Enquiry-based Learning

Really nice to see a “natural” way of learning, learning through need, being promoted. “We want kids to be critical thinkers, problem solvers” – “it empowers them” Yep! Also  a great example of Learning Intelligence (LQ) in action – learners managing their own learning environment to meet their learning needs. LQ and PBCF

The Learning Renaissance

We did it when I was in primary school but to hear the dissenting voices, you would think that enquiry-based learning was new, revolutionary and unproven.

The desire to give students of all ages more control over what and how they learn has been central to the concept of the new learning renaissance. The most difficult element of introducing enquiry-based learning has been that it requires teachers to operate in different and more facilitative ways to help each individual in the class to learn.

Our friends at Edutopia provide a useful guide: Inquiry-Based Learning: From Teacher-Guided to Student-Driven | Edutopia

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About AcEd

"4c3d" (AcEd) is the abbreviation for Advocating Creativity in education, a company I set up to challenge how we think about and deliver education. The blog champions my concept of Learning intelligence, how we manage our learning environment to meet our learning needs as well as detailing those needs: Power Belonging, Choice and Fun - PBCF. Kevin Hewitson 2019

2 responses to “Enquiry-based Learning”

  1. Leesa Johnson says :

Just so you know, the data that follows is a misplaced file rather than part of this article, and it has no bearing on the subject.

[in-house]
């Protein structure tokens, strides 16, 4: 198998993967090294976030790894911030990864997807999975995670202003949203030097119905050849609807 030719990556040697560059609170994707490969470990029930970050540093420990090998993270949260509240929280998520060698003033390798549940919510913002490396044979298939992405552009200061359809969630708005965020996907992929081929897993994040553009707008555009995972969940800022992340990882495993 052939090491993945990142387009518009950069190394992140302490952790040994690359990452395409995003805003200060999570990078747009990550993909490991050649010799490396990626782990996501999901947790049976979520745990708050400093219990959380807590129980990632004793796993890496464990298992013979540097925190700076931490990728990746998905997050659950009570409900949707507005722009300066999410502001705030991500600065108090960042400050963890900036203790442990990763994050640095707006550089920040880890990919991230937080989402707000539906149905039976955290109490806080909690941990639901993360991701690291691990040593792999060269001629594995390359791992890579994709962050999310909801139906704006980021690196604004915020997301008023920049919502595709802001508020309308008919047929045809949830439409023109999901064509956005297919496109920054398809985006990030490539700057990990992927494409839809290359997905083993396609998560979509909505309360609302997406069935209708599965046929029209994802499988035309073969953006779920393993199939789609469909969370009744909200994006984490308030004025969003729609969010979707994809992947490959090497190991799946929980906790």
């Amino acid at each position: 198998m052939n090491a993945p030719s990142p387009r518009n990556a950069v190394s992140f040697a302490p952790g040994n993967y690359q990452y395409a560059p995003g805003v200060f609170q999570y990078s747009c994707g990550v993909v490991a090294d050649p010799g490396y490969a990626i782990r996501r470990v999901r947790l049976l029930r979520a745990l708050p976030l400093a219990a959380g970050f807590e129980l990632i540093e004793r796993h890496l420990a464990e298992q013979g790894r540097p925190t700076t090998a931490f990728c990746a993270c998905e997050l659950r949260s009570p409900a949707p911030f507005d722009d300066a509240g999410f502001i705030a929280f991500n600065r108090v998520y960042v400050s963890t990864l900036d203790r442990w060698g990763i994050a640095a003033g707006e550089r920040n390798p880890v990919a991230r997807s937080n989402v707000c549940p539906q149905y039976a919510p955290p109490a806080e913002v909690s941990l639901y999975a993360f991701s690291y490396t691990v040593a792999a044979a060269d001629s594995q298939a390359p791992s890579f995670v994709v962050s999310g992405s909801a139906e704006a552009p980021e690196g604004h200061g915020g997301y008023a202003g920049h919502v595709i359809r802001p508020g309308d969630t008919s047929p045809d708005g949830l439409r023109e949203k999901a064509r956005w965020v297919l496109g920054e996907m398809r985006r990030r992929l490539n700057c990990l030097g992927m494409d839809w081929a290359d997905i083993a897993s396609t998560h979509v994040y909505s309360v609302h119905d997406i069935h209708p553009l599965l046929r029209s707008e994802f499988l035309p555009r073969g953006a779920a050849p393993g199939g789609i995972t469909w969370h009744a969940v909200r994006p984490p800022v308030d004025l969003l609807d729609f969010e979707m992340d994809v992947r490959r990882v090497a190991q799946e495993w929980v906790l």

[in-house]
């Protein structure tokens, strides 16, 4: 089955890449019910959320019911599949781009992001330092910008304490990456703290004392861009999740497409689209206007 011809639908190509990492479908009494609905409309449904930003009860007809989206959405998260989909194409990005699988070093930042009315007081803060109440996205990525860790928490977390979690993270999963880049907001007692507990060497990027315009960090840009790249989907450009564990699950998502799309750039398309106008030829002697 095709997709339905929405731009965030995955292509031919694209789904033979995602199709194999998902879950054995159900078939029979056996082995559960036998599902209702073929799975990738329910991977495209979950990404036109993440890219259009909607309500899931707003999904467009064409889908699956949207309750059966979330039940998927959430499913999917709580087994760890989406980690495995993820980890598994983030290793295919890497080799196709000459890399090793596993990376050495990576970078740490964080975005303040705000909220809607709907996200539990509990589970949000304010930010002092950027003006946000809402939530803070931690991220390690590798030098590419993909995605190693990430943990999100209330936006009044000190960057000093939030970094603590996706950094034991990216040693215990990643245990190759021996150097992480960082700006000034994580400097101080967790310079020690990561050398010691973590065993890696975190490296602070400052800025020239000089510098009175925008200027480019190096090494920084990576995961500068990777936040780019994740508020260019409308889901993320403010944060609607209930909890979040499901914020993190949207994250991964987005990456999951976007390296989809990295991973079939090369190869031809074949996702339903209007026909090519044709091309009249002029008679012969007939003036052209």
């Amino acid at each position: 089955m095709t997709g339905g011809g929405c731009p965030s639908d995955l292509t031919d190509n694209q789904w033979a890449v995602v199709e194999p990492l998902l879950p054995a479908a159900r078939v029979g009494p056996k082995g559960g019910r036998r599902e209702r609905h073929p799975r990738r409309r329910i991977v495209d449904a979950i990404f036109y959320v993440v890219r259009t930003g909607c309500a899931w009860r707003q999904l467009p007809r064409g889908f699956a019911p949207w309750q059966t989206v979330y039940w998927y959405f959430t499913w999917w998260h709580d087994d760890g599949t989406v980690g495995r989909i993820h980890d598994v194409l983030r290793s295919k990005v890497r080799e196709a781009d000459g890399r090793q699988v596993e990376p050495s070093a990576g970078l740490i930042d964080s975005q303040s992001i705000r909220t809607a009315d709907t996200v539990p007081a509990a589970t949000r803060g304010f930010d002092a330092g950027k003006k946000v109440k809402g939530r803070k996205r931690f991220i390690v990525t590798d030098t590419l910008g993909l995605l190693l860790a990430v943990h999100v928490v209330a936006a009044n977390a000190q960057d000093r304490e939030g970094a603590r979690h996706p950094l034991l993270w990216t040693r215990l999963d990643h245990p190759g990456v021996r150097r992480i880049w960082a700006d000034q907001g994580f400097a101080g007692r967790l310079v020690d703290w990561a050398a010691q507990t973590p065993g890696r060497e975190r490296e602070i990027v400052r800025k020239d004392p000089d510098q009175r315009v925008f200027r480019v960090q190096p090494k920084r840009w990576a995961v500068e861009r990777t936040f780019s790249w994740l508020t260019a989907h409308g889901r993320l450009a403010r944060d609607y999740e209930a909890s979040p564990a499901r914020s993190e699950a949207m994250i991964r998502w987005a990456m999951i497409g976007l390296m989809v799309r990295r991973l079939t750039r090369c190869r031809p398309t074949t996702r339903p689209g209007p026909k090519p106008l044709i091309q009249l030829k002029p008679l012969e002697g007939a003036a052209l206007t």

That’s a great article I must say that you have done great research on this topic. Inquiry-based learning starts by posing questions, problems or outline-rather than simply presenting accepted actuality or represent a smooth path to knowledge. The process is often assisted by a facilitator.

    Liked by 1 person

    • 4c3d says :

      Thanks Leesa. Have you explored LQ and the design process ( http://wp.me/p2LphS-40 ) or the Hero’s Journey adapted for learning ( http://wp.me/p2LphS-4q ) ? I think you will like the content as well as the narrative and approach.

      One area I find teachers often find difficulty in adopting this approach is the independence of the learner, often seen as a lack of compliance rather than enquiry based behaviours. As you say the role of the teacher is more of a “facilitator” and requires a great deal of planning on the part of the teacher. Both fun and challenging though (and significant learning gains – especially in LQ)!


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